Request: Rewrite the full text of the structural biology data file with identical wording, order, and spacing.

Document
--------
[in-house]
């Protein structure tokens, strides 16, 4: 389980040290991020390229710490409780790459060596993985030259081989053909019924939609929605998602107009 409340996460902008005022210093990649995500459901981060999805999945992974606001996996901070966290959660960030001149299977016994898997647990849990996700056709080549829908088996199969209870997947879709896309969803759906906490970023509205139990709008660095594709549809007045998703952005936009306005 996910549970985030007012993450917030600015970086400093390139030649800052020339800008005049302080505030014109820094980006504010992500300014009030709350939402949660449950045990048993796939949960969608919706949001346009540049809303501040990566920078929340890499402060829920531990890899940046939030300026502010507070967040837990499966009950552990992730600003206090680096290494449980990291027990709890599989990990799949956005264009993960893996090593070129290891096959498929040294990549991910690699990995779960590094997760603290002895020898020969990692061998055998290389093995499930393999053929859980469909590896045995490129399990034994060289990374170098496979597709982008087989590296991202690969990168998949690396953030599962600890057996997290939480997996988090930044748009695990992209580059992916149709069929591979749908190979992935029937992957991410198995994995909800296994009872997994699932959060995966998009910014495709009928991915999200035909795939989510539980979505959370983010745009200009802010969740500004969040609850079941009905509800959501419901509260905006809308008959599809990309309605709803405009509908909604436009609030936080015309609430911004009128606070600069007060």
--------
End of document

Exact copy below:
[in-house]
């Protein structure tokens, strides 16, 4: 389980040290991020390229710490409780790459060596993985030259081989053909019924939609929605998602107009 409340996460902008005022210093990649995500459901981060999805999945992974606001996996901070966290959660960030001149299977016994898997647990849990996700056709080549829908088996199969209870997947879709896309969803759906906490970023509205139990709008660095594709549809007045998703952005936009306005 996910549970985030007012993450917030600015970086400093390139030649800052020339800008005049302080505030014109820094980006504010992500300014009030709350939402949660449950045990048993796939949960969608919706949001346009540049809303501040990566920078929340890499402060829920531990890899940046939030300026502010507070967040837990499966009950552990992730600003206090680096290494449980990291027990709890599989990990799949956005264009993960893996090593070129290891096959498929040294990549991910690699990995779960590094997760603290002895020898020969990692061998055998290389093995499930393999053929859980469909590896045995490129399990034994060289990374170098496979597709982008087989590296991202690969990168998949690396953030599962600890057996997290939480997996988090930044748009695990992209580059992916149709069929591979749908190979992935029937992957991410198995994995909800296994009872997994699932959060995966998009910014495709009928991915999200035909795939989510539980979505959370983010745009200009802010969740500004969040609850079941009905509800959501419901509260905006809308008959599809990309309605709803405009509908909604436009609030936080015309609430911004009128606070600069007060």